- Poster presentation
- Open Access
Pragmatic approaches to mitigating missing data and research priorities to assess the effectiveness of interventions
© Kearney et al. 2015
- Published: 16 November 2015
- Site Training
- Broad Impact
- Chief Investigator
- Methodology Review
- Clinical Trial Unit
Identifying interventions to minimise missing data was the third highest research priority in a Delphi survey of the Directors of UK Clinical Trial Units (CTUs). However, a Cochrane Methodology Review of nested randomised studies of missing data interventions shows a substantial evidence gap, with all but one of the eligible studies targeting questionnaire response rates.
Research is needed to identify strategies that effectively address the broader causes of missing data, including minimising withdrawals, ensuring clinical staff capture vital outcome measurements and improving patient attendance at clinic visits.
Chief Investigators of HTA funded trials and the CTUs were surveyed to identify frequently used interventions, their perceived effectiveness and any implementation problems.
A subsequent two round Delphi survey was conducted with CTUs to gain consensus around which interventions should undergo further research to formally evaluate their effectiveness.
We discuss the frequency and range of pragmatic interventions implemented by the 50/74 Chief Investigators and 33/46 CTUs who completed the initial surveys. Themes explored include incentives, communication strategies to patients and sites, site training and monitoring and the use of reminders.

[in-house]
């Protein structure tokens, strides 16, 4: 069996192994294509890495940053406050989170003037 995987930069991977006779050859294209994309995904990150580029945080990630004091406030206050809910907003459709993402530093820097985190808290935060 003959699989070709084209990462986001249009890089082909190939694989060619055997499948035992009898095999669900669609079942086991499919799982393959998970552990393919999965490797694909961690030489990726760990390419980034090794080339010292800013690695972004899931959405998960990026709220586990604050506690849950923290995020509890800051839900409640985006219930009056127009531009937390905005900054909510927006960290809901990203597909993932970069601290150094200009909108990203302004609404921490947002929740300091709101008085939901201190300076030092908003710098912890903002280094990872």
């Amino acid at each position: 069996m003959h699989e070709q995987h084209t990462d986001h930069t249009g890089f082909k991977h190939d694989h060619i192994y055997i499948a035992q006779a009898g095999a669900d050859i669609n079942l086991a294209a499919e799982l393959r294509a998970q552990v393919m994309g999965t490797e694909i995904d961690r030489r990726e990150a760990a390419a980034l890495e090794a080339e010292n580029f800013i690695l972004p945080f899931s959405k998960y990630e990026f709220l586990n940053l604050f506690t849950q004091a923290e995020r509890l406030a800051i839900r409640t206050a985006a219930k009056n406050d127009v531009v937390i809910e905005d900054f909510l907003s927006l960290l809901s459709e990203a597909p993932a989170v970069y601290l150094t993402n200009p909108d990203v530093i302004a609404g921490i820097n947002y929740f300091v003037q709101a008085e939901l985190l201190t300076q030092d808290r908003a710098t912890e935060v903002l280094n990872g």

35/46 CTUs (76%) participated in the Delphi survey, leading to a ranked list of research priorities, highlighting which are likely to have the broadest impact across a variety of trial contexts.
A variety of missing data interventions are used depending on trial context but with little evidence to support their use. This project will inform a roadmap for researchers to identify missing data interventions and develop an evidence base.
This article is published under license to BioMed Central Ltd. This is an Open Access article distributed under the terms of the Creative Commons Attribution License (http://creativecommons.org/licenses/by/4.0), which permits unrestricted use, distribution, and reproduction in any medium, provided the original work is properly cited. The Creative Commons Public Domain Dedication waiver (http://creativecommons.org/publicdomain/zero/1.0/) applies to the data made available in this article, unless otherwise stated.